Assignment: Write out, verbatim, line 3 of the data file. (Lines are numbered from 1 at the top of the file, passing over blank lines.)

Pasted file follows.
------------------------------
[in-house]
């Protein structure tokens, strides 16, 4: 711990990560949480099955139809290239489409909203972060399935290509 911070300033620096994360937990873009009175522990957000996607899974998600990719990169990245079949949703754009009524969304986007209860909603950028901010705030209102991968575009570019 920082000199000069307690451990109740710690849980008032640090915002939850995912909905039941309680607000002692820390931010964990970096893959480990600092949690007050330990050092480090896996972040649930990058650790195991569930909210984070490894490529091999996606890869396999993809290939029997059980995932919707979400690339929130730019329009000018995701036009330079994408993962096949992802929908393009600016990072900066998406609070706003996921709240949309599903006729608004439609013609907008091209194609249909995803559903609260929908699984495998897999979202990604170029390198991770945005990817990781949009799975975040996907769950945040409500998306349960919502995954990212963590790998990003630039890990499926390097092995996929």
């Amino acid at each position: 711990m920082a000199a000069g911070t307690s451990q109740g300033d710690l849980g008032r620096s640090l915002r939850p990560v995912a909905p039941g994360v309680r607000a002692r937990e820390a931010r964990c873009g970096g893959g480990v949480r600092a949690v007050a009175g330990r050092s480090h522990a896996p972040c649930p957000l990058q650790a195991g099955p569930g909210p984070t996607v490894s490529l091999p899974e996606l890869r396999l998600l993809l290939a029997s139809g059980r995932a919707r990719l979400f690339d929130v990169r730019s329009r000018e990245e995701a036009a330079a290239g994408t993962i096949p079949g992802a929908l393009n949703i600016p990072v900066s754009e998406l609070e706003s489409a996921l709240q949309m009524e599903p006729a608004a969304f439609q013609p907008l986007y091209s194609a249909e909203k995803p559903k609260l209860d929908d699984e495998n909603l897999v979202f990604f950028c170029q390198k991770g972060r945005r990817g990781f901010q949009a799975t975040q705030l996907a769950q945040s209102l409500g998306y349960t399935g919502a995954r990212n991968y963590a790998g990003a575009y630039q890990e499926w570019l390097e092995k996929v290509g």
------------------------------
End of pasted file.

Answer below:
């Amino acid at each position: 711990m920082a000199a000069g911070t307690s451990q109740g300033d710690l849980g008032r620096s640090l915002r939850p990560v995912a909905p039941g994360v309680r607000a002692r937990e820390a931010r964990c873009g970096g893959g480990v949480r600092a949690v007050a009175g330990r050092s480090h522990a896996p972040c649930p957000l990058q650790a195991g099955p569930g909210p984070t996607v490894s490529l091999p899974e996606l890869r396999l998600l993809l290939a029997s139809g059980r995932a919707r990719l979400f690339d929130v990169r730019s329009r000018e990245e995701a036009a330079a290239g994408t993962i096949p079949g992802a929908l393009n949703i600016p990072v900066s754009e998406l609070e706003s489409a996921l709240q949309m009524e599903p006729a608004a969304f439609q013609p907008l986007y091209s194609a249909e909203k995803p559903k609260l209860d929908d699984e495998n909603l897999v979202f990604f950028c170029q390198k991770g972060r945005r990817g990781f901010q949009a799975t975040q705030l996907a769950q945040s209102l409500g998306y349960t399935g919502a995954r990212n991968y963590a790998g990003a575009y630039q890990e499926w570019l390097e092995k996929v290509g």